10. I don't think this is really true. When talking about the color/palette limitations of the systems, there's far more underlying details both in terms of limitations and possibilities, so casual tech conversations tend to be very reductive. The Genesis is very, very bottlenecked by the colors even when taking dithering and shadow/highlight tricks into account. This mainly stems from how the colors are sub-divided into 4 parallel 16 color palettes. These cannot really overlap with eachother, ie a tile/sprite can only use 1 subpalette at a time (the only "workaround" being splitting an object up into several sprite layers). Those 4 palettes have a huge impact on the artist's workflow and how the graphics end up looking. The main advantage of the SNES palette is more or less that more objects on the screen can be afforded their own unique colors. You just have a lot more sheer flexibility. Whereas Genesis games tend to get a much more "uniform" color distribution where more things share the same pool of colors. Notice how in the vast majority of games, the level art tends to be made up of 2 main groups of gradients which takes up the majority of the "budget" for the palette(s) reserved for background art, maybe with a few accents here and there for things like lights or flowers. Then you typically have 1 palette used mainly for the player character(s), another for enemies/projectiles/etc, (maybe some of these things are also made out of the level art palettes if the artist knows what they're doing) and then UI elements typically pull their colors from one of the sprite-focused palettes. Dithering tricks aren't really going to help you there if you wanted to, say, have an object onscreen with a purple color scheme when the 4 palettes all have been primarily reserved for other types of colors. Dithering usually just yields more available shades within an existing color group. We actually used to do mockup port screens on another forum taking all these specific limitations in mind, and it's a really great way for learning how this works and what kind of challenges you have to face. Here is one mockup I did of how Street Fighter Alpha 2 (based on the SNES version) would work on the Genesis: The first 16 color palette is reserved exclusively for the background art. The second palette serves as a kind of jack of all trades with a grayscale and different primary colors, being used here for the lift layer, projectile and effect sprites, and UI graphics. The remaining 2 palettes are used for each character respectively.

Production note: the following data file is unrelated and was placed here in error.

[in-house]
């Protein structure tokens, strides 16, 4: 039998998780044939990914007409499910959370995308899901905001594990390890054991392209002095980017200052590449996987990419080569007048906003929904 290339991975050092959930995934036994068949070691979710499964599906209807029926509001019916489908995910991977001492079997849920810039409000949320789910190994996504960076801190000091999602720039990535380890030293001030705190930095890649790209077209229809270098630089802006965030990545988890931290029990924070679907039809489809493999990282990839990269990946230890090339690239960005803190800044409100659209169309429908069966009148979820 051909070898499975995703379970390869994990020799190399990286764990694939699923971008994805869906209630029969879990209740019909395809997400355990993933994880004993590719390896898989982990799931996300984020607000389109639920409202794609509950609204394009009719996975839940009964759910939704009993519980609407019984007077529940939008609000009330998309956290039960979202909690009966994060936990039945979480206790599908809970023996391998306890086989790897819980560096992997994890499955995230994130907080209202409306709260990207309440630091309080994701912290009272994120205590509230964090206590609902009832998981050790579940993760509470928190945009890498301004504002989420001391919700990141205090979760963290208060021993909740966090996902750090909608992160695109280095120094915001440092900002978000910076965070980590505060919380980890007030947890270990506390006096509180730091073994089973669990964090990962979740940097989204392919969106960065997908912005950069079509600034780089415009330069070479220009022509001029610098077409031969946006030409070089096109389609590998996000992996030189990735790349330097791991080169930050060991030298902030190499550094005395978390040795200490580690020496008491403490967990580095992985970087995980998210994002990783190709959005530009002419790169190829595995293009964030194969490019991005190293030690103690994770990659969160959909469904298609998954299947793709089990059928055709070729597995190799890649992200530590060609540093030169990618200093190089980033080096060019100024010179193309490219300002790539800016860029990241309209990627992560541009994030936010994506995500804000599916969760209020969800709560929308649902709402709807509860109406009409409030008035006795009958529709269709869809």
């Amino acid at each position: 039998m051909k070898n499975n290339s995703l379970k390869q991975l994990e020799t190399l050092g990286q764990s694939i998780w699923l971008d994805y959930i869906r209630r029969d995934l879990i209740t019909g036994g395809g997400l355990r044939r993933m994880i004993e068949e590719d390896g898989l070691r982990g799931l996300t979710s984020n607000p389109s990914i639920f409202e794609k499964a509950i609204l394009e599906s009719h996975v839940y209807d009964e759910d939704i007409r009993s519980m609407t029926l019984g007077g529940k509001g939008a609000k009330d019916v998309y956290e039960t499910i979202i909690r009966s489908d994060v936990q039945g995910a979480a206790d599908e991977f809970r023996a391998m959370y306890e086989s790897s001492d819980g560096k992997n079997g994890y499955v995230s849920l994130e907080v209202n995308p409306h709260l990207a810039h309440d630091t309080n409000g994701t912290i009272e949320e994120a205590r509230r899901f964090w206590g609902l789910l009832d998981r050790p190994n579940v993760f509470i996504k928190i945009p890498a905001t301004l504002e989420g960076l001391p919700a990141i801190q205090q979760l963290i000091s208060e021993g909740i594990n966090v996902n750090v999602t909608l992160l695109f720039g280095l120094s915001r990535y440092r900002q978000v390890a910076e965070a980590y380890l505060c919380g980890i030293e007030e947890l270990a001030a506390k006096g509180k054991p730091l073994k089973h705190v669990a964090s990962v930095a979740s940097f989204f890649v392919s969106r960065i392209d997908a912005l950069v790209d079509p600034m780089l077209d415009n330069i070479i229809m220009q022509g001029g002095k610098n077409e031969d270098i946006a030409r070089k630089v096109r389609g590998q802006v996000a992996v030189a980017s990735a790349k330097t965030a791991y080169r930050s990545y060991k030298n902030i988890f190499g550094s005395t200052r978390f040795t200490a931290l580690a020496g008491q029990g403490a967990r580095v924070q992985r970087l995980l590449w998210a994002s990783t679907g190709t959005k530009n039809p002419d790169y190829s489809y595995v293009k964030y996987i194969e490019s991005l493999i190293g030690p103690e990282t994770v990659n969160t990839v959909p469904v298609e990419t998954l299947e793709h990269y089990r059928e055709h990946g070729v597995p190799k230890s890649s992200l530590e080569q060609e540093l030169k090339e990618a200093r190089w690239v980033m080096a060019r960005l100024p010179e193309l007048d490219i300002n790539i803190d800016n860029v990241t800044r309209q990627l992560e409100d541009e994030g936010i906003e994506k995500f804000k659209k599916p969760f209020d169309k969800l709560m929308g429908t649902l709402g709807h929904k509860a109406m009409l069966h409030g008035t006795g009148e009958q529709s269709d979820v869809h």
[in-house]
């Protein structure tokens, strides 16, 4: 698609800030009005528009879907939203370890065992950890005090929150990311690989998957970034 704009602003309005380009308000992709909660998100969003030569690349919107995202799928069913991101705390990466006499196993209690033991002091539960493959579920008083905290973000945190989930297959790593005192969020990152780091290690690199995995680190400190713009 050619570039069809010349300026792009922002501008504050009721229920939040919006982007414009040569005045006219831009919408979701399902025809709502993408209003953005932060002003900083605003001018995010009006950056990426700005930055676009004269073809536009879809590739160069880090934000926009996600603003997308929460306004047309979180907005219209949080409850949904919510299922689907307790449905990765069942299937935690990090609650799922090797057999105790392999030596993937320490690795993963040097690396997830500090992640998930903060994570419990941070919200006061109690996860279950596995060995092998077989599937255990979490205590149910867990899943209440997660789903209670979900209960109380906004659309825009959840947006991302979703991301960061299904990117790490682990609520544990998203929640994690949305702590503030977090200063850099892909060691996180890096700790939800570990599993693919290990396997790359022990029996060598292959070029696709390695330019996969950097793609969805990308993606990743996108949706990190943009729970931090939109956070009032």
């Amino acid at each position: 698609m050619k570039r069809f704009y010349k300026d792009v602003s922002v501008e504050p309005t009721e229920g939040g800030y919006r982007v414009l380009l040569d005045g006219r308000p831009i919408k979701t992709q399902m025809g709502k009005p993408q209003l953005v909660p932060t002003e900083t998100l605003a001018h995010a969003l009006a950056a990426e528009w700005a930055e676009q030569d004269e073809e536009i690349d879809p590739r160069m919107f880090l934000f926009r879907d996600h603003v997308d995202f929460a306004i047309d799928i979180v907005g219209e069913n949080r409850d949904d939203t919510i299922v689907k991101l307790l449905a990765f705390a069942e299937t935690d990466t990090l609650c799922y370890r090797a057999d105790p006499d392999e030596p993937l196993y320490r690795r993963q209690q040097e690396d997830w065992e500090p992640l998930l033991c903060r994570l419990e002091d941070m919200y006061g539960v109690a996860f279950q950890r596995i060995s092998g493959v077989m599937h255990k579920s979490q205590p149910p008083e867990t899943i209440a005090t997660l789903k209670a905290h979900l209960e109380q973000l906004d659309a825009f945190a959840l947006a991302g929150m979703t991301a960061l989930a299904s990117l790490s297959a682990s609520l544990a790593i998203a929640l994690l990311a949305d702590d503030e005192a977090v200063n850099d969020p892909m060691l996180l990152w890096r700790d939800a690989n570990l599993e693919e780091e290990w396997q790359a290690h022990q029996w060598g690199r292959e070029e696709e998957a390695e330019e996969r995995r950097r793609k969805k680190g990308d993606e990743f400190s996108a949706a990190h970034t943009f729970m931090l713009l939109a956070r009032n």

11. lazygecko

    So, how did you meet Doom?

    McDonald's hosted birthday party around 1994. This was at a downtown restaurant also housing their administrative HQ, so they took us on a tour around the offices. I managed to get separated the group wandering off on my own, entered an empty office room with a computer on, and sure enough, that computer was running Doom.
  12. For the average listener/consumer, music is merely a vector for either celebrity worship or lifestyle/identity that make up the more overarching pop culture. And yeah, this is mainly what's being pushed by the record labels, and also the surrounding music press. Music journalism in general is pretty much a joke and seem to go out of their way to talk about anything but the actual music. Even in a magazine like The Rolling Stone you might at most see some lip service paid to production or lyrical themes. It's an odd situation especially if you juxtapose it against cinema where the average film critic seems far more likely to respect the intelligence of their audience and isn't afraid to discuss the actual filmmaking merits.
  13. Dwarf Fortress procedually generates everything, and I do mean everything, including every facet of the worldbuilding and history that makes up the game space.
  14. There's more than one way to fix a few stray peaks in a track without resorting to destructive normalizing.